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Peony Container Tips


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  • Peonies live for decades. In the garden bed they require very little care once planted. Container-grown peonies require more maintenance but they also provide you with the freedom to move the plants and change your landscape design each year. Tree peonies have smaller roots which makes them more suitable for containers than herbaceous peonies, but both can thrive with the proper care.

Choosing Containers

  • Peonies have large root systems so small containers and pots will not work well. For single plants, a 5-gallon or larger container is usually sufficient. Half barrel planters provide an attractive and suitable large peony container. If you must move the peonies throughout the year, consider placing the container on a small wheeled cart. Large containers are otherwise heavy and difficult to move without disturbing the plants.

Water Needs

  • In garden beds peonies thrive in moist but well-drained soils. The plants require the same thing in a container so choose pots with predrilled drainage holes in the bottom and use a quality potting soil that is rich in organic matter. Containers dry out more quickly than garden beds, so check the moisture in the soil daily. Water when the top inch begins to feel dry. When watering, provide enough so that the excess drips from the bottom of the container. This ensures that the soil in the root zone receives enough moisture.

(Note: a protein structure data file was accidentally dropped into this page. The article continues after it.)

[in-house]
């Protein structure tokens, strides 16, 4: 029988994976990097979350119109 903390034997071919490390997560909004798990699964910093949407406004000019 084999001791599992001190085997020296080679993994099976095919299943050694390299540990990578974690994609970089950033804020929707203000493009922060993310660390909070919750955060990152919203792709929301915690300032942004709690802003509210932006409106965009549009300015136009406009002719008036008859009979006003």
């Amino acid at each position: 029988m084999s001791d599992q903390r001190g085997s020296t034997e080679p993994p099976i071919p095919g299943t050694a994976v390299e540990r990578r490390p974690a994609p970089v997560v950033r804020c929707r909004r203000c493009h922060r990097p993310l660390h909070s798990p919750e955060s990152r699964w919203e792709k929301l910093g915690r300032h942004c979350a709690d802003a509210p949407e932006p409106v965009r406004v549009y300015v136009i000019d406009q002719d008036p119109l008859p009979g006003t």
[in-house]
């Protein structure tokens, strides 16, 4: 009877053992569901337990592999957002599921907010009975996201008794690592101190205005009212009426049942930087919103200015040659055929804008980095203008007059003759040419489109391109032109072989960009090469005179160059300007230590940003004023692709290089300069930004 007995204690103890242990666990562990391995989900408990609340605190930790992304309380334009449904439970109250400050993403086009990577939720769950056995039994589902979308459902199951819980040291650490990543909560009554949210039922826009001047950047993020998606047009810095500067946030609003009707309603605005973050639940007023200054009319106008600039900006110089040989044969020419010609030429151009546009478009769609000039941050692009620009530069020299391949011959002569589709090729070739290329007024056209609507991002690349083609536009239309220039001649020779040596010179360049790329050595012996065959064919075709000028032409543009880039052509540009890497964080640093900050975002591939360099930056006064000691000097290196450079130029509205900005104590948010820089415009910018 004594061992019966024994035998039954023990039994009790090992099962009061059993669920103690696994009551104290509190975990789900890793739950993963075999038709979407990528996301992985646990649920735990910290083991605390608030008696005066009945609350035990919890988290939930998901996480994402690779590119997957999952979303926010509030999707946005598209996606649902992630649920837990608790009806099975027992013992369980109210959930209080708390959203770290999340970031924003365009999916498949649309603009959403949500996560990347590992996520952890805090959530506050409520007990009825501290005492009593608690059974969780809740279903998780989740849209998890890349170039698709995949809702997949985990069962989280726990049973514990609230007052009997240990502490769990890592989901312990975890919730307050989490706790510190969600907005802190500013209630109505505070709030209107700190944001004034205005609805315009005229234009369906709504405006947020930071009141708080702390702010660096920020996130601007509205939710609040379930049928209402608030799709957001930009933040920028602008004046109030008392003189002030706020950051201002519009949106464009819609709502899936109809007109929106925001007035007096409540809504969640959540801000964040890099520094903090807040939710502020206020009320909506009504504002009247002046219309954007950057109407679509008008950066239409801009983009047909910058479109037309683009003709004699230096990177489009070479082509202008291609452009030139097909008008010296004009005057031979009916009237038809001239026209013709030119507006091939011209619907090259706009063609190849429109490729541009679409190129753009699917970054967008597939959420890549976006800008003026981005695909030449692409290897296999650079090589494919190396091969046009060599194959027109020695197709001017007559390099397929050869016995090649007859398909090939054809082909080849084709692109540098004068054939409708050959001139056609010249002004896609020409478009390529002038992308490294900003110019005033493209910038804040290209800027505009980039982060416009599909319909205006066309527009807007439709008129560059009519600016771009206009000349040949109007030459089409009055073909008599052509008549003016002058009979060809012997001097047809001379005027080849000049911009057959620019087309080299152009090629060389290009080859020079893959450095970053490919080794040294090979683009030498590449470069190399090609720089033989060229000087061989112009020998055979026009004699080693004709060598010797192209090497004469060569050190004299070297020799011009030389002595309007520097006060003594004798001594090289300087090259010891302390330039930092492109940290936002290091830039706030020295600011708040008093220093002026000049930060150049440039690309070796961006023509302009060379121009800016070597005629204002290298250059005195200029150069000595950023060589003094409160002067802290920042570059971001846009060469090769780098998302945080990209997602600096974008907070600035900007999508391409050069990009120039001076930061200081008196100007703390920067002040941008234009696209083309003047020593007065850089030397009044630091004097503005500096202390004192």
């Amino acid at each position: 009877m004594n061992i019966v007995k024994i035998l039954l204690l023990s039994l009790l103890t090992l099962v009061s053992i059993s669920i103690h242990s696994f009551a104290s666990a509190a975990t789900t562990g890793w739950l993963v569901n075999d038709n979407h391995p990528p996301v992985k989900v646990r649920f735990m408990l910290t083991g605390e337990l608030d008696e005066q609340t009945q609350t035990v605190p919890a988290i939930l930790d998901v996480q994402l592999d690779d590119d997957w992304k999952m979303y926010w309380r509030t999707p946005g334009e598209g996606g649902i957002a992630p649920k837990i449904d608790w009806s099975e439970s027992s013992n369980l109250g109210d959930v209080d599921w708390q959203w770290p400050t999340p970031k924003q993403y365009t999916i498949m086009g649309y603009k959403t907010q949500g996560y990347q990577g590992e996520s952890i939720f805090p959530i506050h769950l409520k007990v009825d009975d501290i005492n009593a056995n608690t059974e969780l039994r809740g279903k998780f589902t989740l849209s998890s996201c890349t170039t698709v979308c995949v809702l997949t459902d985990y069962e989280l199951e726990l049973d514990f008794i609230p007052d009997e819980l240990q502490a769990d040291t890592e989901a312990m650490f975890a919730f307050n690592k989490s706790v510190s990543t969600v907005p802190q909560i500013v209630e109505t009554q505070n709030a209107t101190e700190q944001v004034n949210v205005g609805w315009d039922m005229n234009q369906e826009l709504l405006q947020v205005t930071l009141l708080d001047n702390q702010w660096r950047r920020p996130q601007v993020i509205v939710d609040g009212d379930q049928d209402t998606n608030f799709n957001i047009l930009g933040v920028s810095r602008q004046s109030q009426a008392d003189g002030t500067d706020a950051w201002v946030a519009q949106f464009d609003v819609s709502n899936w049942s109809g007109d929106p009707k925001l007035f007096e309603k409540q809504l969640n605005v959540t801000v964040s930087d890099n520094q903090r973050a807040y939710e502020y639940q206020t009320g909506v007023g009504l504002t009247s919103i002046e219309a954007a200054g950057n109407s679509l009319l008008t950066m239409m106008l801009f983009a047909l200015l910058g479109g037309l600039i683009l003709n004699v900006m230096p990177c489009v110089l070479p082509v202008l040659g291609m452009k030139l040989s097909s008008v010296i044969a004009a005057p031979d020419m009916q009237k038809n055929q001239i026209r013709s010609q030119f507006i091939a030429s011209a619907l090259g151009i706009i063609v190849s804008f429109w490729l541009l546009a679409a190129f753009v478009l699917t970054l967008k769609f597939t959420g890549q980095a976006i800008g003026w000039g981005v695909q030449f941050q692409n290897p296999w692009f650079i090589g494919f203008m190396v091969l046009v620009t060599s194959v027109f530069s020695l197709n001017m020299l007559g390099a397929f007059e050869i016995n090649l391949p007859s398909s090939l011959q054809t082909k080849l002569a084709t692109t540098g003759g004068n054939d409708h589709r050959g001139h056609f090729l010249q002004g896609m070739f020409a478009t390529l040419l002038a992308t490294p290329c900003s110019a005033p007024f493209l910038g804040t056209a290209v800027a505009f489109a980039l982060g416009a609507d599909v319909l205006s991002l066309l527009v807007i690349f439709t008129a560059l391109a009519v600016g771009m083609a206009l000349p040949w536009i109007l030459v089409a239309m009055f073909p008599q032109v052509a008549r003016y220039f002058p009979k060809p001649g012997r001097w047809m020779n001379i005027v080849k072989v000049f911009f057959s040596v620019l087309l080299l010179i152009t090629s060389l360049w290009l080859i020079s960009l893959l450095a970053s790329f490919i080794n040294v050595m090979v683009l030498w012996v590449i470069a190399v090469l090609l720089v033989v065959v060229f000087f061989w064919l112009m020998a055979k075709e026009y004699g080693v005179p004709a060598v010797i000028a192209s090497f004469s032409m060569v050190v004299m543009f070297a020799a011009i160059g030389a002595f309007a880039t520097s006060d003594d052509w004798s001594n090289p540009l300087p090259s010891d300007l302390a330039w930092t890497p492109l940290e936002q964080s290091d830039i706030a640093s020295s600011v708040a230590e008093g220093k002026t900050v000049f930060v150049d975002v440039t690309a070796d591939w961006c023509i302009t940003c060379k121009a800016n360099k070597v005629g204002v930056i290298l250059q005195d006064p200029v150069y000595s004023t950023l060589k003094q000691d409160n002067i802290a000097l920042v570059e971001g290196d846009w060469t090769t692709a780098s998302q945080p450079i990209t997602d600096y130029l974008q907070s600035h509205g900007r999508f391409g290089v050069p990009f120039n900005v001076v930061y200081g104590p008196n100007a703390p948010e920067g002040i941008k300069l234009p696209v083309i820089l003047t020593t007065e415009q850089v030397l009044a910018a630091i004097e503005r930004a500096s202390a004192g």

Fertilizer

  • Container-grown peonies need regular fertilization. Soluble plant foods work well, since the excess is washed out of the soil at each irrigation. A balanced liquid fertilizer applied every four to six weeks when the plants are actively growing provides enough nutrition for the plants. Follow label application rates and avoid applying more fertilizer than that recommended on the package.

Winter Care

  • Peonies require a period of cold in order to break dormancy and flower each year. Unfortunately, the soil in containers freezes solid in colder climates, which kills the peony tubers. Bringing the containers inside prevents the cold treatment from occurring and the peonies won’t bloom. One way to provide the proper cold but prevent freezing is to move the peonies to an area that is sheltered from freezing but is unheated. Enclosed porches, sheds and unheated garages work well.

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